... which ideas bear potential for sustained, positive impact?
I’ve been thinking a lot about stickiness lately. Now I’m not talking about chewing gum; I’m talking about ideas. Why do some ideas stick while others fall by the wayside? That is, which ideas bear potential for sustained, positive impact?
I’ve been thinking about this question particularly in relation to FTE’s recent gathering of the Lilly Endowment’s Campus Ministry Theological Exploration of Vocation (CMTEV) initiative. Representing 26 Roman Catholic, Evangelical and Mainline Protestant campus ministries serving public universities, 49 leaders spent three days together discussing the variety of ways that their ministries help young adults discern their sense of call.
Throughout this gathering, leaders shared a lot of “sticky ideas,” but I’d like to lift up two ideas that resonated deeply with many participants:
Campus ministries can be fertile grounds for incubating innovative solutions to community challenges. Since college is an especially formative time in young adults’ lives, campus ministries often serve as spaces for exploring ideas and seeing where those ideas may lead. An example of how one campus ministry doing just that is GreyMob, an initiative of the Purdue Christian Campus House, which supports students with creative ideas by providing them resources to seed projects inspired by their faith and concern for social change.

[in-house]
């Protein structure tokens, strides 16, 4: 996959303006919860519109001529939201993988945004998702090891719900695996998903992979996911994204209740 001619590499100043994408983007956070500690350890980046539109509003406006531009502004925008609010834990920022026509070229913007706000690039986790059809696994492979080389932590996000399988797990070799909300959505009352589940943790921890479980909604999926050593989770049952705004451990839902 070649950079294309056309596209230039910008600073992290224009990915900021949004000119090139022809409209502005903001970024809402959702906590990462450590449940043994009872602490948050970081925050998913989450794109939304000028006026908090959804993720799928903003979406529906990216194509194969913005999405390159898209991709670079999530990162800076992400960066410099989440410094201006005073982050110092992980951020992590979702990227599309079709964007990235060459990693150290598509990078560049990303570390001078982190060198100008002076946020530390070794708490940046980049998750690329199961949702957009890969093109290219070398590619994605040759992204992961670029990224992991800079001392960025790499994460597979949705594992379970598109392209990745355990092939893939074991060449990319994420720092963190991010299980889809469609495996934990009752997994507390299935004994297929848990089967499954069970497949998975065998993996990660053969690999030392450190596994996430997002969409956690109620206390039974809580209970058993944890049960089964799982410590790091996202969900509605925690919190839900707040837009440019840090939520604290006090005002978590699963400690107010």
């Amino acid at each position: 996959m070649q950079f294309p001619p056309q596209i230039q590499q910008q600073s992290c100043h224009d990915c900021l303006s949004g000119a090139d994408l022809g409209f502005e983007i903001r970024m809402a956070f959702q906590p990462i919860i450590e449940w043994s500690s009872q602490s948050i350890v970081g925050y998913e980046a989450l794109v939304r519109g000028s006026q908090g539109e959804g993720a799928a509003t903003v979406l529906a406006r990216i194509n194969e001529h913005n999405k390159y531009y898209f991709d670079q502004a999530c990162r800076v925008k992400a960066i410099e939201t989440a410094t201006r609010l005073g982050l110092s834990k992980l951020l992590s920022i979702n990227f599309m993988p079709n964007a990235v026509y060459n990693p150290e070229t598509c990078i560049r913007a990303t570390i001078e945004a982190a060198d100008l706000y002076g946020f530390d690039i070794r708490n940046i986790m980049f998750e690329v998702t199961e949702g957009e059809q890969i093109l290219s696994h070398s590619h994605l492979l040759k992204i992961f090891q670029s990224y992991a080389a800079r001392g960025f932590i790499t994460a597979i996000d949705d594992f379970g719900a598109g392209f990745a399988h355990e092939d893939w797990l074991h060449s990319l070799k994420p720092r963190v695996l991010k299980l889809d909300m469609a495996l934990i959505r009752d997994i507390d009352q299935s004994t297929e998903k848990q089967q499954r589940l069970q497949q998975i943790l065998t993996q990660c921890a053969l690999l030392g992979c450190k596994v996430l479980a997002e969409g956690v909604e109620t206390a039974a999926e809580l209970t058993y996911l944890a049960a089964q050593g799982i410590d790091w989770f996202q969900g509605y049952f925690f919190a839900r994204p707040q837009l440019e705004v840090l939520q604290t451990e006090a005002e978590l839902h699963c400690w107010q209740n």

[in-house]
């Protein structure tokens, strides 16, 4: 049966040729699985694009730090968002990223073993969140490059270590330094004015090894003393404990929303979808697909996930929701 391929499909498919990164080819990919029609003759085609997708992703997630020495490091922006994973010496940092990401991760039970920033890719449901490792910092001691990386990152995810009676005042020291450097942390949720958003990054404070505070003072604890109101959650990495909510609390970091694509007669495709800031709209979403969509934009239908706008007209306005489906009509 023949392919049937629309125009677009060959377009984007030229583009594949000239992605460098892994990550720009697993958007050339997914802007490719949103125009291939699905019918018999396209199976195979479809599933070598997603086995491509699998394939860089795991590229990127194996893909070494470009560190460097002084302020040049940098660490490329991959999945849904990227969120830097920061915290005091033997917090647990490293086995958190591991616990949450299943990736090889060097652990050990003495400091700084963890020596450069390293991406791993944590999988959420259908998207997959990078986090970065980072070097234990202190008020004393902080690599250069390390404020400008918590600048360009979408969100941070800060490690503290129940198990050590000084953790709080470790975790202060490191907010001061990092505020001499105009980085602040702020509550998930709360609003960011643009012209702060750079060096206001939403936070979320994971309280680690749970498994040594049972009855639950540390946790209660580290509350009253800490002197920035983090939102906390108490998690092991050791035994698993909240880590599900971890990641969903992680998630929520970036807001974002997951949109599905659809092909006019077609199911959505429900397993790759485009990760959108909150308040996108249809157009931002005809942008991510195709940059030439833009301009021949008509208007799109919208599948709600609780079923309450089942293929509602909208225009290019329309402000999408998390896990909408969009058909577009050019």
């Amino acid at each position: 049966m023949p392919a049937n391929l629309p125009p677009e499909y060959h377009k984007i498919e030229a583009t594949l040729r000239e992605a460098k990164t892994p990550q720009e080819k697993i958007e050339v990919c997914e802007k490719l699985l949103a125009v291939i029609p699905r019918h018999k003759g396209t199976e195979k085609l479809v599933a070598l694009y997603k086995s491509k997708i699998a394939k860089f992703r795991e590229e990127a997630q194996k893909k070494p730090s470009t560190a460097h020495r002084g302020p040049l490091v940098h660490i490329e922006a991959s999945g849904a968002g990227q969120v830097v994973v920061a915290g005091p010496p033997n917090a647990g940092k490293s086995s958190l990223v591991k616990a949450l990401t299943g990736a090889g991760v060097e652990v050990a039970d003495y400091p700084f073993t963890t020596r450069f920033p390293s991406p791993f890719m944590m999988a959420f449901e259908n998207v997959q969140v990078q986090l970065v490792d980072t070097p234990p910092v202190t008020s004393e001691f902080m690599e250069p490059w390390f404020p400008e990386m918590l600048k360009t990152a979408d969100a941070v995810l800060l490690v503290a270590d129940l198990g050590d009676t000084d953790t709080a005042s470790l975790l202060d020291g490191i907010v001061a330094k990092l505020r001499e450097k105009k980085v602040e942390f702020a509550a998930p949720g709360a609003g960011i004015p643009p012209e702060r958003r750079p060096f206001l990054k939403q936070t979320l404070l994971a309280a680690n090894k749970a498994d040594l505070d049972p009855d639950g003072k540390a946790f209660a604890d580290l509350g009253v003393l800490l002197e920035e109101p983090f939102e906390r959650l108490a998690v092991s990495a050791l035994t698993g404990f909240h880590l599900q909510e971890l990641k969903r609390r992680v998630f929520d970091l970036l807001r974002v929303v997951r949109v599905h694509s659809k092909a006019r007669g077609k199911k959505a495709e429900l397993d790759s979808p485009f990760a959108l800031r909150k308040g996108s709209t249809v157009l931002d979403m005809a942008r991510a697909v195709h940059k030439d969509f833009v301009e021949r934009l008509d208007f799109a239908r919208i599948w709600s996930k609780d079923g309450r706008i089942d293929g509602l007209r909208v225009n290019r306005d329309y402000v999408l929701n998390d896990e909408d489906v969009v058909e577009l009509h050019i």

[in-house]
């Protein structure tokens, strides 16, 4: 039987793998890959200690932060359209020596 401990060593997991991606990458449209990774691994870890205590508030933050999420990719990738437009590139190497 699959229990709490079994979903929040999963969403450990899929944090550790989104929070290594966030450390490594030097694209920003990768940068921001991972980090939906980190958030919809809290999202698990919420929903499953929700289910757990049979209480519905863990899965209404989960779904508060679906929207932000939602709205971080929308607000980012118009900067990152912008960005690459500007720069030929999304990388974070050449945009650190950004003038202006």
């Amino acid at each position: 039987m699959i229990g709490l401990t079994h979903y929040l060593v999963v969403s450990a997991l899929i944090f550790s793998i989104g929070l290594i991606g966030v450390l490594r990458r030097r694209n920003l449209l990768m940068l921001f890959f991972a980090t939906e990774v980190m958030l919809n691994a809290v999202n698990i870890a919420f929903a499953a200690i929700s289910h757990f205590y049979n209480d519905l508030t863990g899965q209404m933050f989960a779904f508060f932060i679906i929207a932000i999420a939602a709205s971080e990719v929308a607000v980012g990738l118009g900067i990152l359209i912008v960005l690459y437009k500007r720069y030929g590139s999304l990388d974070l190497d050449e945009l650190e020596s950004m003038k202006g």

Campus ministries are eager to learn from intentional communities about practices that help students build and sustain covenantal lives. As many universities consider nontraditional models of student housing, many campus ministries are considering ways to establish living options for college students interested in living in covenant with their peers. In a blog post that Dori Baker, FTE’s research fellow, wrote recently about FTE’s consultation with collegiate intentional communities, she highlights some of the ways that college students are living out their commitments to faith and communal living.
As this community of practice continues to grow with and learn from one another in the coming years, I look forward to seeing which ideas really do stick!